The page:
In this blog my personal background why I’m spending an enormous amount of time and effort in developing a new multi project management approach.
My TOC background
As a Goldratt TOC application expert I have seen many cases where at one moment all projects appeared to be in good shape and in a matter of weeks all the projects fell over one-by-one.
During these cases I was very focused on the progress of projects; in TOC terms the progress of the Critical Chain. When a resource had to choose between a task on a critical or a feeding chain, the priority mechanism enforced resource allocation into the direction of the Critical chain. Result is consumption of the feeding buffers. The problems started when no buffer time of the feeding buffers was left. Non-constrains became constraints. This is where the snowball effect starts.
In fact the feeding buffers were hiding a huge resource capacity problem! At the moment it was detected in the projects, it was already too late, there was no protective capacity left to solve the problems.
The core idea
Seeing all the problems in practice, we started to shift from focusing on projects progress to resource progress. The core idea behind it is if resources are allocated in an optimal way, balanced progress of all projects in the portfolio will be the effect. Simulations and first field experiences support this in practice. This is why the statement of this blog site is:
Manage your Resources and your projects will FLOW
In practice it appeared that commonly used approaches are focusing on projects. We discovered a significant performance increase by showing objective priorities over all projects together with a clear status of the progress of all resource groups. In all cases significant less management overhead was required to allocate resources and to manage projects. Even in large companies resources became pro-active and significant more efficient and the output of increased significantly. The resource teams started to become self organizing teams. We solved one of the major problems of project managers: fighting for resources.
These insights encouraged me to start my PhD about resource allocation in a multi project environment and to develop product like FLOW MPM to support it.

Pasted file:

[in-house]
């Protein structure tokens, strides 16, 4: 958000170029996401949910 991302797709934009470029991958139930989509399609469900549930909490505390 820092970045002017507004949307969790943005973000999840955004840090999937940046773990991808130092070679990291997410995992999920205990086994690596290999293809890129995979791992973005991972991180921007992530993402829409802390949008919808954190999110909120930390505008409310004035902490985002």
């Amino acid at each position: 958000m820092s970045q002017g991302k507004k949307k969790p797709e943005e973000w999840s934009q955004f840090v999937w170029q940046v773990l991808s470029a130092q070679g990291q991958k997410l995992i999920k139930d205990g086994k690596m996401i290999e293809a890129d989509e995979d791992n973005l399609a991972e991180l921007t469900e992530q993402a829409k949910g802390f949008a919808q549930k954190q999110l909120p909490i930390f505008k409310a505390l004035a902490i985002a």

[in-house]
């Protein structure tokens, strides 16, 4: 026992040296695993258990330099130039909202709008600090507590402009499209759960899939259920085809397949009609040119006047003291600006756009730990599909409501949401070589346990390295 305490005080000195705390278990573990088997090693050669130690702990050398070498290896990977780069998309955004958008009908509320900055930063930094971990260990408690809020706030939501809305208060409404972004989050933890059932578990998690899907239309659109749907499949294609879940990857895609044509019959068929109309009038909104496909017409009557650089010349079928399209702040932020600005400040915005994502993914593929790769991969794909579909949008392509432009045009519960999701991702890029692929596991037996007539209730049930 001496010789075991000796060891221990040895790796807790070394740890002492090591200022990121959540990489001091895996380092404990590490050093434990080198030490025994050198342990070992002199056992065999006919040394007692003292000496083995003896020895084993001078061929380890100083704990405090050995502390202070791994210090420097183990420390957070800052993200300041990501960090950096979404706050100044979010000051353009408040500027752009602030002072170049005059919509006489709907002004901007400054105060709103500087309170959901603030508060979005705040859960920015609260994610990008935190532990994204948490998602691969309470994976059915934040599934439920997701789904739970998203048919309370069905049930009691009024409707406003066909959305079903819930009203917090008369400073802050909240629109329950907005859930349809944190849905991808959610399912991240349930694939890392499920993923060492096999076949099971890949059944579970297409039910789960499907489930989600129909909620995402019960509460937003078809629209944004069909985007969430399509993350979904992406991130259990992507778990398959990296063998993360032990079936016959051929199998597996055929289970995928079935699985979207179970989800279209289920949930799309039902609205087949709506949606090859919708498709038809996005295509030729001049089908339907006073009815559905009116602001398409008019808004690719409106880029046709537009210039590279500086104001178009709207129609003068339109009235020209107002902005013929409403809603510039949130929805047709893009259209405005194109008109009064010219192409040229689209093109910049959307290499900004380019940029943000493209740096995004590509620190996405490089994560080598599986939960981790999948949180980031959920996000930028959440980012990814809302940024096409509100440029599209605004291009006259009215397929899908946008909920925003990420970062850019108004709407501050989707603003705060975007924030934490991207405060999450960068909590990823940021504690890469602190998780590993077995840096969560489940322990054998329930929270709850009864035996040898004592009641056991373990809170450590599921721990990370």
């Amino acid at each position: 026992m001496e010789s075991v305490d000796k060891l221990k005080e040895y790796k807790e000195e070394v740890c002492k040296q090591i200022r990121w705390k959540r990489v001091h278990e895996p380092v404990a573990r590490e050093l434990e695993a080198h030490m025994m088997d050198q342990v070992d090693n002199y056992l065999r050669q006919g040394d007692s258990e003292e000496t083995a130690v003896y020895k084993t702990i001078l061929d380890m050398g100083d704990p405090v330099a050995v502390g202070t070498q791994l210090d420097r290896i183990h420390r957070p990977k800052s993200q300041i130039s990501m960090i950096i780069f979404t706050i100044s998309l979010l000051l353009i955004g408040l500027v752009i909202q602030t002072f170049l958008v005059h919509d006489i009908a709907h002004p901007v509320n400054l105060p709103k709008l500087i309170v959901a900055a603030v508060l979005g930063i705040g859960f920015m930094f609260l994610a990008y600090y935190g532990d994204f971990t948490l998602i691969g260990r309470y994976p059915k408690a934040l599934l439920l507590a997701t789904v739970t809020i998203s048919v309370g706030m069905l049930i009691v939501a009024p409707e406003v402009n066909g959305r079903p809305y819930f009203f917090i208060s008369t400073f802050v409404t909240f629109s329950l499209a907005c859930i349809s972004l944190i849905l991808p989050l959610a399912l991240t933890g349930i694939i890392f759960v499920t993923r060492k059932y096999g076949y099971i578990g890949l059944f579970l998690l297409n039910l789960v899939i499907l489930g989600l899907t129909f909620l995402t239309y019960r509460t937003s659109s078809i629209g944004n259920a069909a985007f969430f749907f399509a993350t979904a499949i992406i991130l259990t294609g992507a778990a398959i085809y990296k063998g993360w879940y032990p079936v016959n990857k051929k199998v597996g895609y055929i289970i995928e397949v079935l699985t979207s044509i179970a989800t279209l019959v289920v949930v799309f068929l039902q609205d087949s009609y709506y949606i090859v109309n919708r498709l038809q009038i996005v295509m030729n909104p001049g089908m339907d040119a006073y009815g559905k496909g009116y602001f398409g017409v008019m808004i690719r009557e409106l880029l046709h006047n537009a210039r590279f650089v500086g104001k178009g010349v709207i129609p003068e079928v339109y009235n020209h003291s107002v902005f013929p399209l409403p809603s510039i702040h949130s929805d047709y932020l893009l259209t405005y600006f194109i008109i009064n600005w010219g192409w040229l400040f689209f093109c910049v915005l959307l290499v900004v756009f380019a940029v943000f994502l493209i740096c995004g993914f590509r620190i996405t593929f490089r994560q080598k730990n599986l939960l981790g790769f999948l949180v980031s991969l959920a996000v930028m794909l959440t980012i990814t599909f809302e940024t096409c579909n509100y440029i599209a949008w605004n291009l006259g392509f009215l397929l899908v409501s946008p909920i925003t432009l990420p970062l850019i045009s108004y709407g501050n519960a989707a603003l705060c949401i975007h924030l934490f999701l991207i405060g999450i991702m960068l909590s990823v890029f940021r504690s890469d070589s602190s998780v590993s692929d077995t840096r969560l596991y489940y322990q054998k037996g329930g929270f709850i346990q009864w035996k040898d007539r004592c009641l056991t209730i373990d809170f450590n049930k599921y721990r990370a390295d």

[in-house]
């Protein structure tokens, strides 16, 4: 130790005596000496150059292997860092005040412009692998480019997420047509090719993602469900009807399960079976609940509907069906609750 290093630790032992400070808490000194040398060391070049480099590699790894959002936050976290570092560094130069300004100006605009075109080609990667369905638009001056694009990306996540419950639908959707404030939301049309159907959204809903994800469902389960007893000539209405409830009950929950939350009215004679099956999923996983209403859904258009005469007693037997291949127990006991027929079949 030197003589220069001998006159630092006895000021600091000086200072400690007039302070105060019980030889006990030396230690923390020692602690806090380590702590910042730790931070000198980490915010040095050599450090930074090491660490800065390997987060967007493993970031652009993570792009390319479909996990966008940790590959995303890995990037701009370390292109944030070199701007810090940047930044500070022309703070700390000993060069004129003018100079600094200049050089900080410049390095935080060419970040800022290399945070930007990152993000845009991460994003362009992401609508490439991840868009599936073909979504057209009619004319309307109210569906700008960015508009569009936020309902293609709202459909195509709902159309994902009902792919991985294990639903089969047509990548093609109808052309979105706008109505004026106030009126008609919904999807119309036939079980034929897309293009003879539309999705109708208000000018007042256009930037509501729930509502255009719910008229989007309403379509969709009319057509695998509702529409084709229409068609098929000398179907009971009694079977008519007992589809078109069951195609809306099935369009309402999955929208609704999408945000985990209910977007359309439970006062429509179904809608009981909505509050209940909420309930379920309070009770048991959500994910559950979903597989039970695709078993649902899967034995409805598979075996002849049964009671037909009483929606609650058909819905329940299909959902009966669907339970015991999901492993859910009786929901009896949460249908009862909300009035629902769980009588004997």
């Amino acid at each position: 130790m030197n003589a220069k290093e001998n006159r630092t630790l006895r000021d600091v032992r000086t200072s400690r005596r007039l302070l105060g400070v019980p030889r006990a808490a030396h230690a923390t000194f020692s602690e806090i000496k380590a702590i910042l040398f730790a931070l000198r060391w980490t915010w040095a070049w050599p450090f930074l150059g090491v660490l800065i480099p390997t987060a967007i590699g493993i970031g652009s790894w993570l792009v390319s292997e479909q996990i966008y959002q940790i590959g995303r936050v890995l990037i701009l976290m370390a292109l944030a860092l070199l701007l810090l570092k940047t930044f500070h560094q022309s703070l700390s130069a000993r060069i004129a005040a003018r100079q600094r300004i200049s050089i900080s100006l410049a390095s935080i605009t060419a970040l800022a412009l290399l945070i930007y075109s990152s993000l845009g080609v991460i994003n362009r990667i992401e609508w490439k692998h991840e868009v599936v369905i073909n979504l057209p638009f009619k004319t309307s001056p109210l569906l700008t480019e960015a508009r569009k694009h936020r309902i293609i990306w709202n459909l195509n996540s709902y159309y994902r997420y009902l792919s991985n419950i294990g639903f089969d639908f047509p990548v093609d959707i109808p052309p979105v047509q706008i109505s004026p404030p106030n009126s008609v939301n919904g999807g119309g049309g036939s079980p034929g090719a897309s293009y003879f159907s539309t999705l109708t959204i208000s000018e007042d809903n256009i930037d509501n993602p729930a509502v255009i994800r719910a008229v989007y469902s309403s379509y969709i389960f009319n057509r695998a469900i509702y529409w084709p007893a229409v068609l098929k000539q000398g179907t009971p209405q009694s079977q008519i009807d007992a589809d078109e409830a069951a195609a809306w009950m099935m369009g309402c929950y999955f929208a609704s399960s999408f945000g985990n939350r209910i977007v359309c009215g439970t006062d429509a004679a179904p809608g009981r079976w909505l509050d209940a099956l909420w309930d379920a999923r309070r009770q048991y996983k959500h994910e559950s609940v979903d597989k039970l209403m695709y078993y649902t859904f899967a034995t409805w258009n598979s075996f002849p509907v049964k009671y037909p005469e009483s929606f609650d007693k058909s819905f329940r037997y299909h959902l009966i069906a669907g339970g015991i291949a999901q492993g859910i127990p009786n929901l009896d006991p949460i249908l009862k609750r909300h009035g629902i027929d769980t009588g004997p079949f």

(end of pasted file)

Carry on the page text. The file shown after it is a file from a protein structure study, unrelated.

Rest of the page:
Why not stick to Agile Scrum?
Scrum is a perfect approach to deal with the uncertainty within projects. No rigid plans but a dynamic approach and high interactions with the customer during the development process. I love the stand-up meetings where on day-to-day bases the priorities are set, resources of the multidisciplinary team are allocated, and issues to be solved for that day are addressed. This all without management interference or complex systems!
But scrum is not a multi-project solution. It is a multiple-single project solution, using dedicated teams. By doing this, scrum kills the number 1 disturbance in a multi project environment: the non-availability of resources. This is why it so successful and beloved by engineers and project managers. Projects can be delivered in no time. But speed is not for free! The price for speed is efficiency. Dedicated project teams are extremely expensive! To get more out of your company, scare resource must be shared! The scrum-of-scrum meeting should be supported with an excellent view of the resource status of the different skills. It should be obvious to the ambassadors, scrum masters and the resources themselves where to allocate their scarce capacity on the spot. This part will be our contribution!
Why not stick to Lean?
Lean in combination with TOC for example, is a strong couple. Focus on the constraint, reduce the waste and the output of the total company will increase. The good thing is that this is a resource focus instead of a project focus: All projects will benefit from this lean effort, now and in the future.
This works fine, till appears that the constraint start jumping. Non-constraints are becoming constraints. How to manage this? Focusing on the constraint is not enough in a lean environment. An overview is needed of the status of all resources. If one resource group is in trouble, we must know it immediately. We must also know immediately if there is capacity available to help and where lean should be applied in the organization. This part will be our contribution!
There are of course more approaches to manage a project portfolio than these examples. But the more I study, the more I’m becoming aware that the majority of the current approaches stems from the 1960-ties. Gantt even form over 100 years ago. They are all single project solutions applied in a multi-project setting, including TOC and also Scrum.
We discovered a way to manage a project portfolio with proper resource management. Scholars agree that resource allocation is the main problem of managing a multi-project environment and that managers don’t have clue how to handle this problem effectively. We do, we have proven it in practice and we are currently proving it scientifically. This really drives me to develop new smart, simple solutions, which can be used together with current great approaches like scrum, lean and kanban to manage a project portfolio in a way of you could not imagine before.
Hope to see you soon reading my next blog!
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